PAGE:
Is there such a thing as “too open”?

With my recent thinking about openness, I’ve found myself starting to channel an internal devil’s advocate voice… This post does not represent my personal beliefs, but if we’re going to talk about open education, we need to explore all sides of it…

Is truly open education a desirable goal? Is the eradication of all barriers to access something that would have positive outcomes? If we follow open education in one logical direction – where every individual is able to tailor their own educational experience in breadth, depth, and scope, will we be able to make sense of the products of such experiences? Degrees and diplomas, at least in the conventional sense, would become diluted to the point of being essentially meaningless. If each individual can for all intents and purposes be their own university, how do we properly value this? Can everyone claim to have an open PhD from MeU?

One way to value and make sense of such a truly open education would be to shift from institution-based credentials (degrees, diplomas, certificates) to performance-based credentials (portfolios, professional boards, guilds). That’s not a simple shift, but there are precedents – medicine and law operate in similar ways now.

Then there are the arguments against educational and cultural imperialism. If the primary producers and arbiters of open education are in the West, then promotion of these resources into other contexts is tantamount to (gently) forcing Western philosophy and ideology on other cultures. Those who refuse to adopt the resources are branded as backward, and those who do adopt them are assimilated.

7 thoughts on “Is there such a thing as “too open”?

  1. It is an interesting set of questions … I struggle with it as well. I am part of a growing group of people at my institution who values open education, but we are all still trying to figure out what that really means. Trying to define (if one can) the boundaries of openness is a very strange thing to do. I don’t know where the good of the community ends and the walls of the business of educating people begin and end … again, I know that sounds strange, but there are so many who are bound by either real or imagined issues with open education. In a time of shrinking state and federal appropriations, a conversation that appears to take more dollars away from the University is a tough one to have.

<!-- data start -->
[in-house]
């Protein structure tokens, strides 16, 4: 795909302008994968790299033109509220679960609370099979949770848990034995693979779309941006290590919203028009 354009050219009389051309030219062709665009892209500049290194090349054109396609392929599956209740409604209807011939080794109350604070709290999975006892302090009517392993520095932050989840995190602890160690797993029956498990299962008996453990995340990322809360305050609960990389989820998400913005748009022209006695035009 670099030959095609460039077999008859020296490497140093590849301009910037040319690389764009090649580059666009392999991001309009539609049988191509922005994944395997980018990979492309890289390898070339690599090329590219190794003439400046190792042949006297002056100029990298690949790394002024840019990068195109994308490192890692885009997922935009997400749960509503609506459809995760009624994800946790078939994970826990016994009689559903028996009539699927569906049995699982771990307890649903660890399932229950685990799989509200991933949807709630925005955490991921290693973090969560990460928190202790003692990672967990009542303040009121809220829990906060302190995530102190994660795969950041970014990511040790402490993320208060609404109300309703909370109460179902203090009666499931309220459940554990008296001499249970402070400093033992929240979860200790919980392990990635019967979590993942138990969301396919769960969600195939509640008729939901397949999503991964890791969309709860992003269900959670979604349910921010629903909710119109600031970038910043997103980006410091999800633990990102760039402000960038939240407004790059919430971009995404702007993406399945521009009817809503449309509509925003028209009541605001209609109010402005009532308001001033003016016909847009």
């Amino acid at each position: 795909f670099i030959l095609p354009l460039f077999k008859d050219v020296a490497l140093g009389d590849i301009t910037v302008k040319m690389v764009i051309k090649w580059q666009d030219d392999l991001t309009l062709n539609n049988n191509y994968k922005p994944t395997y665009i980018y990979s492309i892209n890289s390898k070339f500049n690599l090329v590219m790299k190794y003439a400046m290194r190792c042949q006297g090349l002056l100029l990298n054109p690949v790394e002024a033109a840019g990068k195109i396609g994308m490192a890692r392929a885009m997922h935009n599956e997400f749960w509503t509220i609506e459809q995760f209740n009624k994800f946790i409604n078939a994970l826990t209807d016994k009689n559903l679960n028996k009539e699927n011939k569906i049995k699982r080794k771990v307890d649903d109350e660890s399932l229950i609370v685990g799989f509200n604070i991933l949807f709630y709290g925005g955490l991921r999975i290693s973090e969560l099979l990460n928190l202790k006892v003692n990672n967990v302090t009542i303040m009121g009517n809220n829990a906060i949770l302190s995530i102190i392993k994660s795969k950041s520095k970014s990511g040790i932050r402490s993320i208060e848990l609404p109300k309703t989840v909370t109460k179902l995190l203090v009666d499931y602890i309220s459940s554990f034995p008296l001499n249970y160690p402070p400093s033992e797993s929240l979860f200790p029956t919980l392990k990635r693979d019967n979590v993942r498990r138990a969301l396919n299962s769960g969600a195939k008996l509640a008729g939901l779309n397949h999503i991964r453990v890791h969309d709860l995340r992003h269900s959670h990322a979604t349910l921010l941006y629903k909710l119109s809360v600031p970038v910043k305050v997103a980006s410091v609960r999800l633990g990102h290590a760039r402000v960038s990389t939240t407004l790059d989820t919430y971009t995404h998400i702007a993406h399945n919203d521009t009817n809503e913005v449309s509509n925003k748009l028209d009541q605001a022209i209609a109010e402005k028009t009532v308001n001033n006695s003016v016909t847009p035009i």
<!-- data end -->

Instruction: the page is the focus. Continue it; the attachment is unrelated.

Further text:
I think time is changing peoples’ perception of the situation, but traction is tough. The conversations are happening and that is something I didn’t expect to see this early on my campus. It is encouraging, but it will be a long journey.

  2. I think these are important and unanswered questions. The answer(s) may always lie along a spectrum between the two radical ends, but they can’t be overlooked.

    Some kind of education purposefully uses a “weeding” effect to great advantage, I think– med school, law school, some select philosophy programs. I’m sure there are others. I don’t think that’s a bad thing. There’s a lot of value in knowing that someone we are interacting with has received a specific and known set of credentials even if we know that sometimes those credentials don’t mean as much as we’d like…